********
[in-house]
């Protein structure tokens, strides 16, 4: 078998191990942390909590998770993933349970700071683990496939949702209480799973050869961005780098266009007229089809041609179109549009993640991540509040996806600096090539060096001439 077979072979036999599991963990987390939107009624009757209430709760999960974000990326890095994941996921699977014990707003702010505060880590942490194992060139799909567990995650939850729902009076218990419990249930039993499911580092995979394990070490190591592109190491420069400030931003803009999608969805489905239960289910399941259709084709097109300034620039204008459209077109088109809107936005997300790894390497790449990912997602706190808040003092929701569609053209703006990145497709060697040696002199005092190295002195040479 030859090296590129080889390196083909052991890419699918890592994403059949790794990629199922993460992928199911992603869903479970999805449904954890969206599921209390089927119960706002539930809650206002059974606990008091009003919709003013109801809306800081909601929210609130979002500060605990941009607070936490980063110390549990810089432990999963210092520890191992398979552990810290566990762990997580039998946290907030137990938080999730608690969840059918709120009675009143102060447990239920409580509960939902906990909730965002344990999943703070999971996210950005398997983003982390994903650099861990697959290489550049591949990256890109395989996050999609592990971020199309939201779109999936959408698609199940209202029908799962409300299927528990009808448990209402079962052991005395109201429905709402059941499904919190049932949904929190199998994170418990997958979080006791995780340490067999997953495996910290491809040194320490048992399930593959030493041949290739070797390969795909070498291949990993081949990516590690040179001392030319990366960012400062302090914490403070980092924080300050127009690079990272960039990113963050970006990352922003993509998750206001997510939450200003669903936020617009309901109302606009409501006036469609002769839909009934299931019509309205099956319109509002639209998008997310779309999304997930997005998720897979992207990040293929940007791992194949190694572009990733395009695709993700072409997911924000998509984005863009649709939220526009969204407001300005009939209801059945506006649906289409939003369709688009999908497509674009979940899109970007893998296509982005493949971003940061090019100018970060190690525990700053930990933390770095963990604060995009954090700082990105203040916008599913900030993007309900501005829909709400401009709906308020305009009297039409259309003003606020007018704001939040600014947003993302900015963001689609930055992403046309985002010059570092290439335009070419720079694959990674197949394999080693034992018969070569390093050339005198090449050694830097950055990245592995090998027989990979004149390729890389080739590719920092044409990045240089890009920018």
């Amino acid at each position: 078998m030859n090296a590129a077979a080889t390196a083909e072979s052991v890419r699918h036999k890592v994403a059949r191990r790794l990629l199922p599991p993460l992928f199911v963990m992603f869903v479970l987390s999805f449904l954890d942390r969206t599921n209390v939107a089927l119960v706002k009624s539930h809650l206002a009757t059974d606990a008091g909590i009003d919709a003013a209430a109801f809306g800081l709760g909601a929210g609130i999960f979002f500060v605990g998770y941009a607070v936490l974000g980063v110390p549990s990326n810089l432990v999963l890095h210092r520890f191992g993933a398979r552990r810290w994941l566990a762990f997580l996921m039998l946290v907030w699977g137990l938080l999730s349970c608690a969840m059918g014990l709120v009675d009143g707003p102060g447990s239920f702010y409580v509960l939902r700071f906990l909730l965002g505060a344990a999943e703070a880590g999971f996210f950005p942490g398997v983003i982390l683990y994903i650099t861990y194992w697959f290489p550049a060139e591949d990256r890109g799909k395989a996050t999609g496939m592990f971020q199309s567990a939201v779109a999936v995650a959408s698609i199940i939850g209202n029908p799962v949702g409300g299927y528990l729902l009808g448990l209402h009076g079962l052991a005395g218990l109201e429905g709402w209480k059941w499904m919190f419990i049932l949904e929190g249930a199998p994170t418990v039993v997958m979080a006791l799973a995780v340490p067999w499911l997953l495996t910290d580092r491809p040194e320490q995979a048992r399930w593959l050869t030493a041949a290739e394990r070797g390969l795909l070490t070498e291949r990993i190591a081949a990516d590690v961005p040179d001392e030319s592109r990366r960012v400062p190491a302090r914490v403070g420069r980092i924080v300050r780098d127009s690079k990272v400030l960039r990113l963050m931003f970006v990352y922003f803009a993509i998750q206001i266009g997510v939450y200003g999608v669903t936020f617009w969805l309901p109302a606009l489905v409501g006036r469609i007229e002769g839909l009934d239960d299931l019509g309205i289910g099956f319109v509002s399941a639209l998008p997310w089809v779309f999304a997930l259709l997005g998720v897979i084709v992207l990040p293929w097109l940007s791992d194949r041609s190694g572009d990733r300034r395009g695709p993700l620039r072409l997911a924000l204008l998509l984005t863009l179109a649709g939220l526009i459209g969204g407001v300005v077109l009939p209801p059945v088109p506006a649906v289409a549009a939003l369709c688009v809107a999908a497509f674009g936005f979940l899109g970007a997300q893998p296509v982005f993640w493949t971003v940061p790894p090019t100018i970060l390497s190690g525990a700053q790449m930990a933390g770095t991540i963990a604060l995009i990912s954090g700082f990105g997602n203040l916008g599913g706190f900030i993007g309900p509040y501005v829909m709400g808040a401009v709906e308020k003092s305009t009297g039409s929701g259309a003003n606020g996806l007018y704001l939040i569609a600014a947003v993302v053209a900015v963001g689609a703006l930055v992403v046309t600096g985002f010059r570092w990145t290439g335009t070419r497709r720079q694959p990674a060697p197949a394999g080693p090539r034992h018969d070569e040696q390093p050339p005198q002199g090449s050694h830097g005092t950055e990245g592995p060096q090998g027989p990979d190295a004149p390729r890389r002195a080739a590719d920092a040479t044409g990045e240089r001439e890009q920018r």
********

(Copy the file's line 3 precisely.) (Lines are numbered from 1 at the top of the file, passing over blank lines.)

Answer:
């Amino acid at each position: 078998m030859n090296a590129a077979a080889t390196a083909e072979s052991v890419r699918h036999k890592v994403a059949r191990r790794l990629l199922p599991p993460l992928f199911v963990m992603f869903v479970l987390s999805f449904l954890d942390r969206t599921n209390v939107a089927l119960v706002k009624s539930h809650l206002a009757t059974d606990a008091g909590i009003d919709a003013a209430a109801f809306g800081l709760g909601a929210g609130i999960f979002f500060v605990g998770y941009a607070v936490l974000g980063v110390p549990s990326n810089l432990v999963l890095h210092r520890f191992g993933a398979r552990r810290w994941l566990a762990f997580l996921m039998l946290v907030w699977g137990l938080l999730s349970c608690a969840m059918g014990l709120v009675d009143g707003p102060g447990s239920f702010y409580v509960l939902r700071f906990l909730l965002g505060a344990a999943e703070a880590g999971f996210f950005p942490g398997v983003i982390l683990y994903i650099t861990y194992w697959f290489p550049a060139e591949d990256r890109g799909k395989a996050t999609g496939m592990f971020q199309s567990a939201v779109a999936v995650a959408s698609i199940i939850g209202n029908p799962v949702g409300g299927y528990l729902l009808g448990l209402h009076g079962l052991a005395g218990l109201e429905g709402w209480k059941w499904m919190f419990i049932l949904e929190g249930a199998p994170t418990v039993v997958m979080a006791l799973a995780v340490p067999w499911l997953l495996t910290d580092r491809p040194e320490q995979a048992r399930w593959l050869t030493a041949a290739e394990r070797g390969l795909l070490t070498e291949r990993i190591a081949a990516d590690v961005p040179d001392e030319s592109r990366r960012v400062p190491a302090r914490v403070g420069r980092i924080v300050r780098d127009s690079k990272v400030l960039r990113l963050m931003f970006v990352y922003f803009a993509i998750q206001i266009g997510v939450y200003g999608v669903t936020f617009w969805l309901p109302a606009l489905v409501g006036r469609i007229e002769g839909l009934d239960d299931l019509g309205i289910g099956f319109v509002s399941a639209l998008p997310w089809v779309f999304a997930l259709l997005g998720v897979i084709v992207l990040p293929w097109l940007s791992d194949r041609s190694g572009d990733r300034r395009g695709p993700l620039r072409l997911a924000l204008l998509l984005t863009l179109a649709g939220l526009i459209g969204g407001v300005v077109l009939p209801p059945v088109p506006a649906v289409a549009a939003l369709c688009v809107a999908a497509f674009g936005f979940l899109g970007a997300q893998p296509v982005f993640w493949t971003v940061p790894p090019t100018i970060l390497s190690g525990a700053q790449m930990a933390g770095t991540i963990a604060l995009i990912s954090g700082f990105g997602n203040l916008g599913g706190f900030i993007g309900p509040y501005v829909m709400g808040a401009v709906e308020k003092s305009t009297g039409s929701g259309a003003n606020g996806l007018y704001l939040i569609a600014a947003v993302v053209a900015v963001g689609a703006l930055v992403v046309t600096g985002f010059r570092w990145t290439g335009t070419r497709r720079q694959p990674a060697p197949a394999g080693p090539r034992h018969d070569e040696q390093p050339p005198q002199g090449s050694h830097g005092t950055e990245g592995p060096q090998g027989p990979d190295a004149p390729r890389r002195a080739a590719d920092a040479t044409g990045e240089r001439e890009q920018r």